The 32 armorial achievements featured on the coins include:
• Aguascalientes: this shield bears the image of the Virgin Mary supported by two angels, together with a broken chain and a pair of surprisingly sensuous, apparently female lips representing freedom, and a fountain and bowl of coals represent the area’s hot springs, for which the state is named. Agriculture is indicated by a cluster of grapes, and labor by a bee inside a wheel.
• Baja California: this shield includes plowed fields, fish, the sun, a wheel of industry, and a man and woman holding emblems of energy, engineering, chemistry, and medicine. The woman has a nipple showing, continuing the curious Mexican numismatic fascination with showing unclothed female anatomy.
• Baja California Sur: this emblem is relative simple, with a seashell at its center, a fish, and a divided field. All the colors of the original armorial achievement have a symbolic meaning, but these are not visible on the coin.
• Campeche: the arms of this state consist of a quartered field with a tower in two of the quarters, and a sailing ship in the other two. A crown surmounts the entire piece.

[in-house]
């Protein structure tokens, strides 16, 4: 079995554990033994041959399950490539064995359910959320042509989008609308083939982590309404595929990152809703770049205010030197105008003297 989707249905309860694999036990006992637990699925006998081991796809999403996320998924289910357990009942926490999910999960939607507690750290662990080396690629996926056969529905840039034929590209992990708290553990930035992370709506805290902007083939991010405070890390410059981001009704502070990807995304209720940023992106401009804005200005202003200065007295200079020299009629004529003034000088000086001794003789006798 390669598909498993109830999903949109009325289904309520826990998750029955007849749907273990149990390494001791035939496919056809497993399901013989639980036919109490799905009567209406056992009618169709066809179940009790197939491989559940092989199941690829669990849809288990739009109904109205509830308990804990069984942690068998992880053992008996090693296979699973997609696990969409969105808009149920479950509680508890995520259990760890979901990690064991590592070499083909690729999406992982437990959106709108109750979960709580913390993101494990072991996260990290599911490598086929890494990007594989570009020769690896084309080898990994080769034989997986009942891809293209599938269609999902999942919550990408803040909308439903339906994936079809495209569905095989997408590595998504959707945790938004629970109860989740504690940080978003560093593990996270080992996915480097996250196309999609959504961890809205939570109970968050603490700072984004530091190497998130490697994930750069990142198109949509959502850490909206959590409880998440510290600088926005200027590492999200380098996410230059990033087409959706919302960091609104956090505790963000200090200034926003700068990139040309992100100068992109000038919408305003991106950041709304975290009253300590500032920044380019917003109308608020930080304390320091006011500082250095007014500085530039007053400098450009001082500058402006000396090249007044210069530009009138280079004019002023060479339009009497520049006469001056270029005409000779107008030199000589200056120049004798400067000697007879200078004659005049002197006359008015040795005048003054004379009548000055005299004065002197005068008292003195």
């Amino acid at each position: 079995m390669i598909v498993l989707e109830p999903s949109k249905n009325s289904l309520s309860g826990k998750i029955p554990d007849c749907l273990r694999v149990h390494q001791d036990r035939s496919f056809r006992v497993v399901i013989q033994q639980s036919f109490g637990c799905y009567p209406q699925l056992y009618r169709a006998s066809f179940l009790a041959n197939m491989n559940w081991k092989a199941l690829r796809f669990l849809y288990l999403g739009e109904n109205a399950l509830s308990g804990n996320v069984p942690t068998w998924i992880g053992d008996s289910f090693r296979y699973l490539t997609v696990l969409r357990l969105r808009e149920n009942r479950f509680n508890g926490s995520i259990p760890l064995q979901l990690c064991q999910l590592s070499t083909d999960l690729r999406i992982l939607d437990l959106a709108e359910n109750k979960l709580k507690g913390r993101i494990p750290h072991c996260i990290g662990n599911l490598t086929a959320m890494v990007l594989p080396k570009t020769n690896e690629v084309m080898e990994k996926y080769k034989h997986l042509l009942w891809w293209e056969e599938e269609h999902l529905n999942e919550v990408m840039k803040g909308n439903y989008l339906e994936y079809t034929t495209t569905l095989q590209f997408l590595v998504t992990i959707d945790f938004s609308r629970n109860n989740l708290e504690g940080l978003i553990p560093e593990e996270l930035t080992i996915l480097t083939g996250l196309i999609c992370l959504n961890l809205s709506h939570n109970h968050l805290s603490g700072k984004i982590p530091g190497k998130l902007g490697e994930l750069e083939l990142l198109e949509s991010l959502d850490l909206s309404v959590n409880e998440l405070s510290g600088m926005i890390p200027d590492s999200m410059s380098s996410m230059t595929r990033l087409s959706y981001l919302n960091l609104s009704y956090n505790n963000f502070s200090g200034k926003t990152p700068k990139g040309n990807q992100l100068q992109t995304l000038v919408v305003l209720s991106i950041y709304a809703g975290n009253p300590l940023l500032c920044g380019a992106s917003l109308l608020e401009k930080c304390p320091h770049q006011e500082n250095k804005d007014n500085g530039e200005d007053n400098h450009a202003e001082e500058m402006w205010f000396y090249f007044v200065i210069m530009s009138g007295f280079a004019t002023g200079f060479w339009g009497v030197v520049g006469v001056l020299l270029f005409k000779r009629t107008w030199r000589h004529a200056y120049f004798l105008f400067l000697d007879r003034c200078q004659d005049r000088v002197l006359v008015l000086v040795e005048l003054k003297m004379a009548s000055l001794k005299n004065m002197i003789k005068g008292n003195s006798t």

• Chiapas: the symbols of Chiapas include the personal emblems of Emperor Charles V Hapsburg, for whom Hernan Cortes conquered Mexico – two lions and a castle. A river flows through a steep walled gorge with a palm tree perched at its edge.
• Chihuahua: this shield is divided into three parts. The topmost band shows mountains with a railway bridge, aqueduct, and palm tree in front of them. The middle band shows a conquistador in a typical high crest morion helmet, facing towards an Indian with a headband. The bottommost register features the Cathedral of Chihuahua.
• Coahuila: this amusing emblem shows a pair of heavily bearded wolves flanking a palm tree in one field, a lion apparently using a stone pillar as a scratching post in another, and a riverside grove of trees with the sun rising above them in the largest, lowest field.
• Colima: this bizarre emblem shows an Aztec hieroglyph partly constructed out of a human arm, and is topped by a 16th century European steel cavalry helmet.